Tears, such as Angels weep, burst forth: at last
Words interwove with sighs found out their way:--
"O myriads of immortal Spirits! O Powers
Matchless, but with th' Almighth!--and that strife
Was not inglorious, though th' event was dire,
As this place testifies, and this dire change,
Hateful to utter. But what power of mind,
Forseeing or presaging, from the depth
Of knowledge past or present, could have feared
How such united force of gods, how such
As stood like these, could ever know repulse?
For who can yet believe, though after loss,
That all these puissant legions, whose exile
Hath emptied Heaven, shall fail to re-ascend,
Self-raised, and repossess their native seat?
For me, be witness all the host of Heaven,
If counsels different, or danger shunned
By me, have lost our hopes. But he who reigns
Monarch in Heaven till then as one secure
Sat on his throne, upheld by old repute,
Consent or custom, and his regal state
Put forth at full, but still his strength concealed--
Which tempted our attempt, and wrought our fall.
Henceforth his might we know, and know our own,
So as not either to provoke, or dread
New war provoked: our better part remains
To work in close design, by fraud or guile,
What force effected not; that he no less
At length from us may find, who overcomes
By force hath overcome but half his foe.
Space may produce new Worlds; whereof so rife
There went a fame in Heaven that he ere long
Intended to create, and therein plant
A generation whom his choice regard
Should favour equal to the Sons of Heaven.
Thither, if but to pry, shall be perhaps
Our first eruption--thither, or elsewhere;
For this infernal pit shall never hold
Celestial Spirits in bondage, nor th' Abyss
Long under darkness cover. But these thoughts
Full counsel must mature. Peace is despaired;
For who can think submission? War, then, war
Open or understood, must be resolved."
He spake; and, to confirm his words, outflew
Millions of flaming swords, drawn from the thighs
Of mighty Cherubim; the sudden blaze
Far round illumined Hell. Highly they raged
Against the Highest, and fierce with grasped arms
Clashed on their sounding shields the din of war,
Hurling defiance toward the vault of Heaven.
There stood a hill not far, whose grisly top
Belched fire and rolling smoke; the rest entire
Shone with a glossy scurf--undoubted sign
That in his womb was hid metallic ore,
The work of sulphur. Thither, winged with speed,
A numerous brigade hastened: as when bands
Of pioneers, with spade and pickaxe armed,
Forerun the royal camp, to trench a field,
Or cast a rampart. Mammon led them on--
Mammon, the least erected Spirit that fell
From Heaven; for even in Heaven his looks and thoughts
Were always downward bent, admiring more
The riches of heaven's pavement, trodden gold,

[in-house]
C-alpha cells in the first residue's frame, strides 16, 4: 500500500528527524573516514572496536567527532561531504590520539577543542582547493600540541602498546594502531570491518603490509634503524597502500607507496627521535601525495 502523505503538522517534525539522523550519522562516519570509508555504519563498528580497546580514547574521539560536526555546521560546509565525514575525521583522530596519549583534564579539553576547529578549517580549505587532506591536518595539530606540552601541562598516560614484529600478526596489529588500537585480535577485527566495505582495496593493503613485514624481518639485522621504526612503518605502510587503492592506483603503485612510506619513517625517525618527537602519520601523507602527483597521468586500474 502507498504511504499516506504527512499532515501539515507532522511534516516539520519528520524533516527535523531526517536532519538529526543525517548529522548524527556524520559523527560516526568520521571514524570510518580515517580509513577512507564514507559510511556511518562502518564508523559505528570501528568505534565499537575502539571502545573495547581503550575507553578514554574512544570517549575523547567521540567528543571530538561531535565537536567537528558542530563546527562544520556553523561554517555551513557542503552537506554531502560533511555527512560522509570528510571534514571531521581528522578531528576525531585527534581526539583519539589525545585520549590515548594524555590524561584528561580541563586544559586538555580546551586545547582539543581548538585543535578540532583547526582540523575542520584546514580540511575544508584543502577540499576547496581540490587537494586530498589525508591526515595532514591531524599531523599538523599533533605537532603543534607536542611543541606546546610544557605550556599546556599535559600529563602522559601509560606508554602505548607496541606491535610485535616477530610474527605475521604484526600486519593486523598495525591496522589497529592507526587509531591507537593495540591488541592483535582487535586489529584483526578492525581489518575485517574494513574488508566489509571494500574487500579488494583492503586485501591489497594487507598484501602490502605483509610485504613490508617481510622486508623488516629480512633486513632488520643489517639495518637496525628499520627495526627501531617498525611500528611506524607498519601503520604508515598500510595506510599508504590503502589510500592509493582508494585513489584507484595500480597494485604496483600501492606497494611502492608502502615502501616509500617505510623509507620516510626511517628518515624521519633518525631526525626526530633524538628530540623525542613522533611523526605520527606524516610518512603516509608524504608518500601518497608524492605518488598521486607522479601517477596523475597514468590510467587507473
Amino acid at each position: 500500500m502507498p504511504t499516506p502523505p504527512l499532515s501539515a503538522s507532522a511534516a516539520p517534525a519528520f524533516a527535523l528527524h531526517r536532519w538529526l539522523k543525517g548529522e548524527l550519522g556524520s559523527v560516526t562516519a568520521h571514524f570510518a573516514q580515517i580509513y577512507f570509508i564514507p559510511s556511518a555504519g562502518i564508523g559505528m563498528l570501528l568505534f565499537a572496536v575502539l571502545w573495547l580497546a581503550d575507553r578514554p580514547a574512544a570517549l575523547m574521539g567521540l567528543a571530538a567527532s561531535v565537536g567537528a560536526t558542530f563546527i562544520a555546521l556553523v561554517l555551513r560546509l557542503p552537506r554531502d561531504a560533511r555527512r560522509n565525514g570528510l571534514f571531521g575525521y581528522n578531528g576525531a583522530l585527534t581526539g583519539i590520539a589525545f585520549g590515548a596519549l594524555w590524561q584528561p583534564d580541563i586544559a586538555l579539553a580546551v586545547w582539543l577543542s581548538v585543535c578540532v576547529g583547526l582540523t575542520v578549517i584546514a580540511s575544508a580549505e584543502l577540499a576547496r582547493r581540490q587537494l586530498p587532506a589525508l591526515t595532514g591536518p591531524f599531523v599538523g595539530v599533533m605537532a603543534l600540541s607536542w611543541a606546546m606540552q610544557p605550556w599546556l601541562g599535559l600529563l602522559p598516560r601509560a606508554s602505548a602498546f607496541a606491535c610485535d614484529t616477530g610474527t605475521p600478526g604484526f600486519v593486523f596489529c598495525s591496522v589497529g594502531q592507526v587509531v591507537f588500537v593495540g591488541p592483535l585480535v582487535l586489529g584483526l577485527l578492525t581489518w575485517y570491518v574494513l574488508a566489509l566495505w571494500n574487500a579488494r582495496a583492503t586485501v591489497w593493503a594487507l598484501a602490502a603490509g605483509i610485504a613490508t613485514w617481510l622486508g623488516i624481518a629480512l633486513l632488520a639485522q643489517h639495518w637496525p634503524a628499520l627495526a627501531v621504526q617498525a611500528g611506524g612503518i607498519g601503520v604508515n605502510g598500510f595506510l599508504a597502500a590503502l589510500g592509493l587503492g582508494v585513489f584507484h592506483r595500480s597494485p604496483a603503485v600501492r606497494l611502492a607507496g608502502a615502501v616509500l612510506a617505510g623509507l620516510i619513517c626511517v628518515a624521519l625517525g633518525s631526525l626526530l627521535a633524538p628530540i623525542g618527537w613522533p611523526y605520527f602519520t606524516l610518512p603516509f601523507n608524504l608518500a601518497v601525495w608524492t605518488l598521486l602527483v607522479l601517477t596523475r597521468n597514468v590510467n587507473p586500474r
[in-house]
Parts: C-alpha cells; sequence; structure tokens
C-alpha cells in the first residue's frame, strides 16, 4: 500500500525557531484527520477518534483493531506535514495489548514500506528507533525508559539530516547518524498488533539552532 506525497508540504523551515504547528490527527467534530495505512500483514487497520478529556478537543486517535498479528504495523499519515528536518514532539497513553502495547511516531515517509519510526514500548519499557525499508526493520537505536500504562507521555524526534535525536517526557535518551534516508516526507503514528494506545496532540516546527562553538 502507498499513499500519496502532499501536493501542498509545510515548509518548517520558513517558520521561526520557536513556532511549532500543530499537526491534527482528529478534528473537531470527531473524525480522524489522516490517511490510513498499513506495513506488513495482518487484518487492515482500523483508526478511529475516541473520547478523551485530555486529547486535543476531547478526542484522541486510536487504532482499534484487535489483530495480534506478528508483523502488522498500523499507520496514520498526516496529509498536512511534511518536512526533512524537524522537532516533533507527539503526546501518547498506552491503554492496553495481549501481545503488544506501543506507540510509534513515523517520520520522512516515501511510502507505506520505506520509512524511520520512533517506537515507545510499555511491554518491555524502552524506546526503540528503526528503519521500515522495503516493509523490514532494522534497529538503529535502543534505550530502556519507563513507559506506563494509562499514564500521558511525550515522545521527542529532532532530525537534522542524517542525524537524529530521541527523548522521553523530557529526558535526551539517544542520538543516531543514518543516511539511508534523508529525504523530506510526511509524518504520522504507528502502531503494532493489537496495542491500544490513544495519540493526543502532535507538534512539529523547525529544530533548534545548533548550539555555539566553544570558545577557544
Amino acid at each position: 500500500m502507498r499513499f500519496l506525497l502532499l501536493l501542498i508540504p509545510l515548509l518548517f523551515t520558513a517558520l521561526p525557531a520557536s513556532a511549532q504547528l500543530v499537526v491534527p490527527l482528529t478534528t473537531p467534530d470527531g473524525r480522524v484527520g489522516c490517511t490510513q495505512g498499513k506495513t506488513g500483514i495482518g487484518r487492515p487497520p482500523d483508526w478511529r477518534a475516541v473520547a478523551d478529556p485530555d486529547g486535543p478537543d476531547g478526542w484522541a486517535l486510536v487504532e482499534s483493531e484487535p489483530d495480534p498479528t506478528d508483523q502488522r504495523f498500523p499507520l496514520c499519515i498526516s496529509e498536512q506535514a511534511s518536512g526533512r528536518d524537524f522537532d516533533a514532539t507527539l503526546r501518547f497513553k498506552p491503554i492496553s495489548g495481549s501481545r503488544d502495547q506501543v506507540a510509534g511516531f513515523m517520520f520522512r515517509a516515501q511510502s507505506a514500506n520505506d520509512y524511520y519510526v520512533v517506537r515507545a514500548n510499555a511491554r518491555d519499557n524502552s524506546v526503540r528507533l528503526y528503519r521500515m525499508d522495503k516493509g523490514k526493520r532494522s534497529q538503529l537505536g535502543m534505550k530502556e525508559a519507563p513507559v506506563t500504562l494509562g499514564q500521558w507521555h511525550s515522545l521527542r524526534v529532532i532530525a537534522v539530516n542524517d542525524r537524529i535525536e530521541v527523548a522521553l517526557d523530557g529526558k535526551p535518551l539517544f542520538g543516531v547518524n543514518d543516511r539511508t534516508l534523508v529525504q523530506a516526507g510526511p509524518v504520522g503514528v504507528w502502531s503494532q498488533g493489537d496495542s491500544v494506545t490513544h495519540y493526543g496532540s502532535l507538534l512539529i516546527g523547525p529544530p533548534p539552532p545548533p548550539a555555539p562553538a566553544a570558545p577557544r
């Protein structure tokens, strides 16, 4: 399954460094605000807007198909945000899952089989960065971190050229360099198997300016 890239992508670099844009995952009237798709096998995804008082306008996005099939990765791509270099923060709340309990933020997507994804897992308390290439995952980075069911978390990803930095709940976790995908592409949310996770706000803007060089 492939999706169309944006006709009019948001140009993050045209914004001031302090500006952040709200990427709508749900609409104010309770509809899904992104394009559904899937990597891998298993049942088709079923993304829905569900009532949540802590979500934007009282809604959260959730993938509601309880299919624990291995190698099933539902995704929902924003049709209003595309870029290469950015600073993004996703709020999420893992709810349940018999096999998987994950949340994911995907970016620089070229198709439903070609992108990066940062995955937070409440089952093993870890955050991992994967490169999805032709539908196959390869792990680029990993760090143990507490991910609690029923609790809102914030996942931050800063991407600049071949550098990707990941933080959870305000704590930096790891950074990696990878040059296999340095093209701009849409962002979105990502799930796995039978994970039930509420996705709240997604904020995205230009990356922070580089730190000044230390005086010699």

Than aught divine or holy else enjoyed
In vision beatific. By him first
Men also, and by his suggestion taught,
Ransacked the centre, and with impious hands
Rifled the bowels of their mother Earth
For treasures better hid. Soon had his crew
Opened into the hill a spacious wound,
And digged out ribs of gold. Let none admire
That riches grow in Hell; that soil may best
Deserve the precious bane. And here let those
Who boast in mortal things, and wondering tell
Of Babel, and the works of Memphian kings,
Learn how their greatest monuments of fame
And strength, and art, are easily outdone
By Spirits reprobate, and in an hour
What in an age they, with incessant toil
And hands innumerable, scarce perform.
Nigh on the plain, in many cells prepared,
That underneath had veins of liquid fire
Sluiced from the lake, a second multitude
With wondrous art founded the massy ore,
Severing each kind, and scummed the bullion-dross.
A third as soon had formed within the ground
A various mould, and from the boiling cells
By strange conveyance filled each hollow nook;
As in an organ, from one blast of wind,
To many a row of pipes the sound-board breathes.
Anon out of the earth a fabric huge
Rose like an exhalation, with the sound
Of dulcet symphonies and voices sweet--
Built like a temple, where pilasters round
Were set, and Doric pillars overlaid
With golden architrave; nor did there want
Cornice or frieze, with bossy sculptures graven;
The roof was fretted gold. Not Babylon
Nor great Alcairo such magnificence
Equalled in all their glories, to enshrine
Belus or Serapis their gods, or seat
Their kings, when Egypt with Assyria strove
In wealth and luxury. Th' ascending pile
Stood fixed her stately height, and straight the doors,
Opening their brazen folds, discover, wide
Within, her ample spaces o'er the smooth
And level pavement: from the arched roof,
Pendent by subtle magic, many a row
Of starry lamps and blazing cressets, fed
With naptha and asphaltus, yielded light
As from a sky. The hasty multitude
Admiring entered; and the work some praise,
And some the architect. His hand was known
In Heaven by many a towered structure high,
Where sceptred Angels held their residence,
And sat as Princes, whom the supreme King
Exalted to such power, and gave to rule,
Each in his Hierarchy, the Orders bright.
Nor was his name unheard or unadored
In ancient Greece; and in Ausonian land
Men called him Mulciber; and how he fell
From Heaven they fabled, thrown by angry Jove
Sheer o'er the crystal battlements: from morn
To noon he fell, from noon to dewy eve,